This is the toughest road trip ever, 18 days on the road from Shanghai, to Hong Kong, to Auckland, Hamilton, Rotorua, back to Hamilton then finally to Palmerston North. Michael said he set up and disassemble the GoCribs 10 times. Now we are at the Studio Homes near Massey University called the Mews, it’s about 40 minute walk to city center. We rented two so we could have some space, one of them we baby proof it as much as we can. The other one is great for night time we put both boys in the GoCribs so Michael and I could have some time before we hit the bed, cleaning up and organizing.
I will write a separate post about the road trip since it was filled with sleepless night, switching hotels, sick babies and tiring. But it’s all worthwhile when we visited the Wai-O-tapu wonderland. Only few places in the world one can see such magnificent views, and Wai-O-tapu is among one of the most active volcanic areas in the world, along with the Yellowstone, Arenal that I visited.
Palmerston North is the only city in Manawatu but it’s like a melting pot, it is apparent from the variety of the restaurants we saw. Real estate prices are good. The city is not big, Mews is just on the other side of the river that divides the city center with the rest. With a population just under 80,000, we were really surprised to find everything we want – department store, boutique shop, organic shop, lots of supermarkets, etc. Although just like Takapuna in Auckland, when the clock hits 5:30pm, the city is dead, which is such a big contrast from Hong Kong!
Boys are adjusting to their new routine, the time difference is 4 hours ahead of China. And they got a cold again, so they’ve been sick for a month now, one thing about Palmerston North is that it’s so windy here, no wonder the biggest wind farm in the southern hemisphere is just a short drive outside of the city center. There seem to be a lot of walking trails as well, and plenty of parks for the kids to play. I found out today that Lollipop Playland is also here so once we get a car we can take the boys there. Right now it’s too difficult to live in a hotel, with limited stuff, no car. Michael and I hauled our groceries in thef stroller last night and walked for 40 minutes to home since we didn’t want to wait for the bus, it was then we decided that we have to have a car right away, the bus schedule is just not frequent enough and it’s not easy enough to get to where we want to go. Also the stroller is a problem on some of the buses as well, we couldn’t fit it in.
At the first glance, the rental should not be a problem, tenants pay rent weekly from 150 to 500 NZD, which is really cheap they do look different and some are real modern and interesting. However, for the most part, the daily living isn’t that much different from that in the US so it shouldn’t be too difficult of a transition once we have the house and car picked out. I can’t wait to move in a real house, watching the boys is a very draining task, and they can’t make a long walk so Michael went out today to take care of the cell phone plan and applying for the credit card. In general, the process of getting set up isn’t difficult at all. For example, for domestic flight, there’s no security check, so as long as we arrive at the airport 15 minutes before the departure it will be fine; for driver’s license, since we have a current valid license, all we need to do to get a New Zealand driver’s license is to fill out a form; and the CD rate is around 4.5% which is surprisingly high.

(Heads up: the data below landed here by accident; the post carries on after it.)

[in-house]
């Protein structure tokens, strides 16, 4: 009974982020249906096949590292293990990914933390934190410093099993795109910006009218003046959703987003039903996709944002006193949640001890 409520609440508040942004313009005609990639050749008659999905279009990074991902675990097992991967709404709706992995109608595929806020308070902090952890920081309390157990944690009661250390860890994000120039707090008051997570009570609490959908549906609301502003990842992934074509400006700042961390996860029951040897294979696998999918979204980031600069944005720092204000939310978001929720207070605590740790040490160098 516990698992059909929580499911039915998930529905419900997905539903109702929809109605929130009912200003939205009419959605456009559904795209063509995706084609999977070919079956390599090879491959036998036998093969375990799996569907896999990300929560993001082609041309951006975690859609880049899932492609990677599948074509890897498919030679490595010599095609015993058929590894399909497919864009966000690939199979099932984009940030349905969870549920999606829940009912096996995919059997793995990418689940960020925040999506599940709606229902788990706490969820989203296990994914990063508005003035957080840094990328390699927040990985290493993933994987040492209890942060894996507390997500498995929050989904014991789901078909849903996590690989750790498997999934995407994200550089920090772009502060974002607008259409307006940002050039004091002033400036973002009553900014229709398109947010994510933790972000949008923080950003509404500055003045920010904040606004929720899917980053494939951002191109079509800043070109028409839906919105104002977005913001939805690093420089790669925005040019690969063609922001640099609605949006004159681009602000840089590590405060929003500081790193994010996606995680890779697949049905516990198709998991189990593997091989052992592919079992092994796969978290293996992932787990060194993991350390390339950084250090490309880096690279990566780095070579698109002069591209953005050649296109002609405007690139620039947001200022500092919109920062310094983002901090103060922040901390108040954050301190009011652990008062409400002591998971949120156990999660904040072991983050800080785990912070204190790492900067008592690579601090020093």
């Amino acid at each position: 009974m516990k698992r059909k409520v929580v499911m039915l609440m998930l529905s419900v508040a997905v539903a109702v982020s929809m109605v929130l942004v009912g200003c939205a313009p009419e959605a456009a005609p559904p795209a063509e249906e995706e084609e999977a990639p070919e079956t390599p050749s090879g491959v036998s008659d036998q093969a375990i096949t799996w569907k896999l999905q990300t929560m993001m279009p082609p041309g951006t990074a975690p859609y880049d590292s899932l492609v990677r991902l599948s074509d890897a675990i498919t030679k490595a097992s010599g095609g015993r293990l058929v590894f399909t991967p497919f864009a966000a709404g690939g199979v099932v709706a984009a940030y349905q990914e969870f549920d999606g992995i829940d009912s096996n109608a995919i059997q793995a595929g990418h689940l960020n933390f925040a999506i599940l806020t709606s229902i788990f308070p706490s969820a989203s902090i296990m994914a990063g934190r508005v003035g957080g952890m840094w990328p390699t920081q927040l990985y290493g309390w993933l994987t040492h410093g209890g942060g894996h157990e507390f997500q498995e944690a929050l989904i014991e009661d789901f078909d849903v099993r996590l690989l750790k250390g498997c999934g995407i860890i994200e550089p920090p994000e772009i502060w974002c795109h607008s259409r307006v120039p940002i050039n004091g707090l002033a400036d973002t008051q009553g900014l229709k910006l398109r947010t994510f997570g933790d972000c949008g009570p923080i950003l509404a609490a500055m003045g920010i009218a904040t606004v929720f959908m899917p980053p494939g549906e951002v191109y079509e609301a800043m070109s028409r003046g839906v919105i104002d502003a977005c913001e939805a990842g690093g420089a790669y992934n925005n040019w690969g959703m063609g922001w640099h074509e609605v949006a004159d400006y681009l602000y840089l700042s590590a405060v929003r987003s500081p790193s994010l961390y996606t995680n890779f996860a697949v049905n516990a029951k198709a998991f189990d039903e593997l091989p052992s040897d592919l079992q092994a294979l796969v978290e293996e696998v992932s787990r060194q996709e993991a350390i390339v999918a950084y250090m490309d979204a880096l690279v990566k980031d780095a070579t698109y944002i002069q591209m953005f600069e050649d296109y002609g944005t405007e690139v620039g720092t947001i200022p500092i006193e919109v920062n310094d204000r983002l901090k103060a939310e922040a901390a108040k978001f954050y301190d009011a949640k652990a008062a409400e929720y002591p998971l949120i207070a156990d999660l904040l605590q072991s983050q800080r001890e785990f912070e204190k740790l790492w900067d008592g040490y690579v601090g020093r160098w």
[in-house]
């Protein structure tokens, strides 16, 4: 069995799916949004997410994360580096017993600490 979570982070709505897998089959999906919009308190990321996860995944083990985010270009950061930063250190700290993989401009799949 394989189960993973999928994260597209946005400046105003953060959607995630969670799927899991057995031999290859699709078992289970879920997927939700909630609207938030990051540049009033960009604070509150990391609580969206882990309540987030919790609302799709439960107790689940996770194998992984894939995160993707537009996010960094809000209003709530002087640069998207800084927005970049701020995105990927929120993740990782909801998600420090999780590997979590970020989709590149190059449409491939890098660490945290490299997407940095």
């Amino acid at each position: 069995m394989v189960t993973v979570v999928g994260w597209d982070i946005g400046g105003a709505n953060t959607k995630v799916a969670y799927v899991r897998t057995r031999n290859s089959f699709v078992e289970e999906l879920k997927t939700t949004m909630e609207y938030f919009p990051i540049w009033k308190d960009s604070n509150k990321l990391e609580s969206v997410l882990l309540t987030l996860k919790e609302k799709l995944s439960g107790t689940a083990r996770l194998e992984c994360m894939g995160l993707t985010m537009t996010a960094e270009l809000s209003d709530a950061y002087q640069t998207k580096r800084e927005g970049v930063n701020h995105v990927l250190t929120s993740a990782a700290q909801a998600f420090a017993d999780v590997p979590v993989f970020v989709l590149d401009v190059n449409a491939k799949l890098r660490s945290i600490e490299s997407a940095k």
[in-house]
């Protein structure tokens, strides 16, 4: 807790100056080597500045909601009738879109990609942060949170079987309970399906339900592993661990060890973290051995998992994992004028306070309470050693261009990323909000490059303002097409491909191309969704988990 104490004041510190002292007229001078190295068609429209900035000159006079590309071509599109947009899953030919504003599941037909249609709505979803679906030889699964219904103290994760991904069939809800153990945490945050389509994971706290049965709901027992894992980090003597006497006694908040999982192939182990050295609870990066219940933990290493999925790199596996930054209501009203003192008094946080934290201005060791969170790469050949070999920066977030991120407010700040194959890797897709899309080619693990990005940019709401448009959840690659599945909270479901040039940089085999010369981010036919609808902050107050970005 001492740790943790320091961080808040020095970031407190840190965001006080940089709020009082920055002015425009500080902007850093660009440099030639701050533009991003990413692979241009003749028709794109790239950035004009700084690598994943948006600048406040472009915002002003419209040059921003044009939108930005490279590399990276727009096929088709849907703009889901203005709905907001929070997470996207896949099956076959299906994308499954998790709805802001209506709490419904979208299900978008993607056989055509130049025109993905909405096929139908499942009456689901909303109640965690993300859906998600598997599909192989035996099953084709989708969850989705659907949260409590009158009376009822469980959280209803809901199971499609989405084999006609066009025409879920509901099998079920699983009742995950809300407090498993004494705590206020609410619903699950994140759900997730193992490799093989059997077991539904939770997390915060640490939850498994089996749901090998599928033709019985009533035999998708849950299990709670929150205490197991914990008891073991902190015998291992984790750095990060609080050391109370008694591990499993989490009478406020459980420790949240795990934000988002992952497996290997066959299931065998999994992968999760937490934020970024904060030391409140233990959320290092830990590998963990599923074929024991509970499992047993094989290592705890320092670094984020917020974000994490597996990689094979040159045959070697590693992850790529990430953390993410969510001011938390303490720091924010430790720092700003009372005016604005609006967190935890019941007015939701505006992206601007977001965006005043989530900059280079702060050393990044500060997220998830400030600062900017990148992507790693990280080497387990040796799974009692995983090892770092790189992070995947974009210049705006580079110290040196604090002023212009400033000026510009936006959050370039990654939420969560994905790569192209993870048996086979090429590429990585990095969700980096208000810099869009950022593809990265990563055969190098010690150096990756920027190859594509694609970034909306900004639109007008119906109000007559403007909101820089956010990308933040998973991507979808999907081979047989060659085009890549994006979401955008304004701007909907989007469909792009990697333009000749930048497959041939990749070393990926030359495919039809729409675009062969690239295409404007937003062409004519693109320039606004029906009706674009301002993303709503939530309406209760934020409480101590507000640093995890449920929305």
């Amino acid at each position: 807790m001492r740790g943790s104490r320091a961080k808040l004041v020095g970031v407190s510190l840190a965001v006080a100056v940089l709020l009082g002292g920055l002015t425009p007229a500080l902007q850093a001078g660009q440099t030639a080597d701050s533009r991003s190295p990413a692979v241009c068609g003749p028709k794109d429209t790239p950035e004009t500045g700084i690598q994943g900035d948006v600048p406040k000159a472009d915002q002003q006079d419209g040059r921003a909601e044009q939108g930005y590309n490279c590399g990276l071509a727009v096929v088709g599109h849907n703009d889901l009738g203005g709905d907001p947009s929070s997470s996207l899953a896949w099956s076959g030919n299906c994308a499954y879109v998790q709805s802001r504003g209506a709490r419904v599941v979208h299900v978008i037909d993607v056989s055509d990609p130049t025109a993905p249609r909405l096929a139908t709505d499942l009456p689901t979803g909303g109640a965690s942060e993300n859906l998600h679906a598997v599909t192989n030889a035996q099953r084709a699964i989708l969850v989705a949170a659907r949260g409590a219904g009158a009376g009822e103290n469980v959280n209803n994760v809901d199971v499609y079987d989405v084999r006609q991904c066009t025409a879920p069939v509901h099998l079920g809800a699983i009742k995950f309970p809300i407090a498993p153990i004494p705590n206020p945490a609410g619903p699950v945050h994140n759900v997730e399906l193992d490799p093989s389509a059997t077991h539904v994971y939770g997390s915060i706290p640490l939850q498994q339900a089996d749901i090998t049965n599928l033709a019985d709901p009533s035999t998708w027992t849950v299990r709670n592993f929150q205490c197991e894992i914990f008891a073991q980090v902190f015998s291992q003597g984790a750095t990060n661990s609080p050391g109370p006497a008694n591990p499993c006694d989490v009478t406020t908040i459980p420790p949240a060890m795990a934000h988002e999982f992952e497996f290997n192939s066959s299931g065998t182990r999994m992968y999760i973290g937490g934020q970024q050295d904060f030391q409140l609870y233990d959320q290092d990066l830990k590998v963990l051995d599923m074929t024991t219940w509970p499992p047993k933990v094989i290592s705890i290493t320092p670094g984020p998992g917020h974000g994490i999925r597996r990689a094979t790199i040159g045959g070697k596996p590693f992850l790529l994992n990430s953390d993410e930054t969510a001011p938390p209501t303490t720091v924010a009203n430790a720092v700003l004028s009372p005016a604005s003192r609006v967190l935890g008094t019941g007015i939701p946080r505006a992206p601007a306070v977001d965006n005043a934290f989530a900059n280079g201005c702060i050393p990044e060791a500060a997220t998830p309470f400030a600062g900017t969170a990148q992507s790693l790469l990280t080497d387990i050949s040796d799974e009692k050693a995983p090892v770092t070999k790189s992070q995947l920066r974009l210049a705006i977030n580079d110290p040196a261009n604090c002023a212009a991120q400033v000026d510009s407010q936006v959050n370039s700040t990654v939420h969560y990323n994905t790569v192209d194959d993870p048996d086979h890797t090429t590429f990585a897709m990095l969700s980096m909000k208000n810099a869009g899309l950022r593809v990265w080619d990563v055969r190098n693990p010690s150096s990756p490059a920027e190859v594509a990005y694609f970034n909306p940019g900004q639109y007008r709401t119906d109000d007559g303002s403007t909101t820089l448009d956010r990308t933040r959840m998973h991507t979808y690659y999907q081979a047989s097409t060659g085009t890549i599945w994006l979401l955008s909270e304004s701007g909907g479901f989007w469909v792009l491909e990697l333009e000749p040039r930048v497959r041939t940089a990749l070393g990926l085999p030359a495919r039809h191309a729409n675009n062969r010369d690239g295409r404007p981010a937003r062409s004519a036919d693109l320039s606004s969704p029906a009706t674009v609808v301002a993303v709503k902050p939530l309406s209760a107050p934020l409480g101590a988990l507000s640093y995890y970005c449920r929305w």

On the downside, things are more expensive, maybe at one point it wasn’t but now the USD is depreciating so it makes everything so much more expensive. Usually a drink (coffee, water, juice) costs about 4 NZD, (3.2 USD), however coffee is very good here, with many fancy varieties, and the restaurant prices include the GST (tax) and tip is not customary. We found produce prices are higher and cars are a lot more expensive, maybe that’s why we don’t see expensive cars here at all, most people drive second-hand Japanese cars. The brand new ones are way too expensive. Thankfully New Zealand is currently GE (genetic engineering) free, so anything that’s grown in New Zealand at least is not GMO, the imports we have to read the label, it’s good that by law they have to label that. We were told there are 40 million cows and 35 million sheep in New Zealand, that’s about 10 times of the Kiwi population, and we see cows grazing everywhere, so the New Zealand beef and lamb are all safe to eat. However, chicken and pork is different, we found a shop in Terrace End called Free Range Butchery that sells organic meats. Too bad we are not big meat eaters since the beef prices are really good here.
The biggest disappointment though is internet, New Zealand is one of the few countries that impose a cap on usage of internet, so there’s no unlimited usage, telecom, which is the only company that controls the network made it this way so every single plan through different internet service providers prices their plans with how much MB you can get. It’s fairly expensive, the best plan we found is for 5MB per second, it is $130 for 100G usage.
For the most part, Palmerston North seems like a good gateway city for eventual home, and a good place to raise boys at their age, we have access to everything we want, air is clean, water is probably the best in the world and a lot of good public facilities to use. I just can’t wait for our container to arrive!